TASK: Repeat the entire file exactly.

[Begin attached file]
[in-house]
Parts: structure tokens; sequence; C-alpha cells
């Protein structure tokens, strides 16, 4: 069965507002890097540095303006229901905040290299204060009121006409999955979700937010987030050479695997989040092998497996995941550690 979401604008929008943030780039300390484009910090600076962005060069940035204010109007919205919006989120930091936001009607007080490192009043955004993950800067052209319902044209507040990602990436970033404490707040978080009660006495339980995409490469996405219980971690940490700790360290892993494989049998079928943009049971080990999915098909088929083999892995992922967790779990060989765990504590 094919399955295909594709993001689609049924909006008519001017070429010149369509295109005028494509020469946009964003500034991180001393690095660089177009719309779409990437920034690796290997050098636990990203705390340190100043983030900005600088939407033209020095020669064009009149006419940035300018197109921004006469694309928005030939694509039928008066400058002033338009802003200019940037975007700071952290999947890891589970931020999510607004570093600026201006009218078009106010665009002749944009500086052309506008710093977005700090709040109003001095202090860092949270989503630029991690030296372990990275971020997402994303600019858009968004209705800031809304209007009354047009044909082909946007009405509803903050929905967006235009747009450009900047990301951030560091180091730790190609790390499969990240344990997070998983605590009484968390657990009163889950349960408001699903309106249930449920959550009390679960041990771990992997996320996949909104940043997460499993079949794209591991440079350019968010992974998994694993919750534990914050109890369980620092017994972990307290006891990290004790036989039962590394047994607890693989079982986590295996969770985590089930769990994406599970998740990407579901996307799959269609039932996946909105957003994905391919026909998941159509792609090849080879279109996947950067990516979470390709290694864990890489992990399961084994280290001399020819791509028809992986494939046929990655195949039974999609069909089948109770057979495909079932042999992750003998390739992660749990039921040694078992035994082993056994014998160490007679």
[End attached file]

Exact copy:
[in-house]
Parts: structure tokens; sequence; C-alpha cells
């Protein structure tokens, strides 16, 4: 069965507002890097540095303006229901905040290299204060009121006409999955979700937010987030050479695997989040092998497996995941550690 979401604008929008943030780039300390484009910090600076962005060069940035204010109007919205919006989120930091936001009607007080490192009043955004993950800067052209319902044209507040990602990436970033404490707040978080009660006495339980995409490469996405219980971690940490700790360290892993494989049998079928943009049971080990999915098909088929083999892995992922967790779990060989765990504590 094919399955295909594709993001689609049924909006008519001017070429010149369509295109005028494509020469946009964003500034991180001393690095660089177009719309779409990437920034690796290997050098636990990203705390340190100043983030900005600088939407033209020095020669064009009149006419940035300018197109921004006469694309928005030939694509039928008066400058002033338009802003200019940037975007700071952290999947890891589970931020999510607004570093600026201006009218078009106010665009002749944009500086052309506008710093977005700090709040109003001095202090860092949270989503630029991690030296372990990275971020997402994303600019858009968004209705800031809304209007009354047009044909082909946007009405509803903050929905967006235009747009450009900047990301951030560091180091730790190609790390499969990240344990997070998983605590009484968390657990009163889950349960408001699903309106249930449920959550009390679960041990771990992997996320996949909104940043997460499993079949794209591991440079350019968010992974998994694993919750534990914050109890369980620092017994972990307290006891990290004790036989039962590394047994607890693989079982986590295996969770985590089930769990994406599970998740990407579901996307799959269609039932996946909105957003994905391919026909998941159509792609090849080879279109996947950067990516979470390709290694864990890489992990399961084994280290001399020819791509028809992986494939046929990655195949039974999609069909089948109770057979495909079932042999992750003998390739992660749990039921040694078992035994082993056994014998160490007679």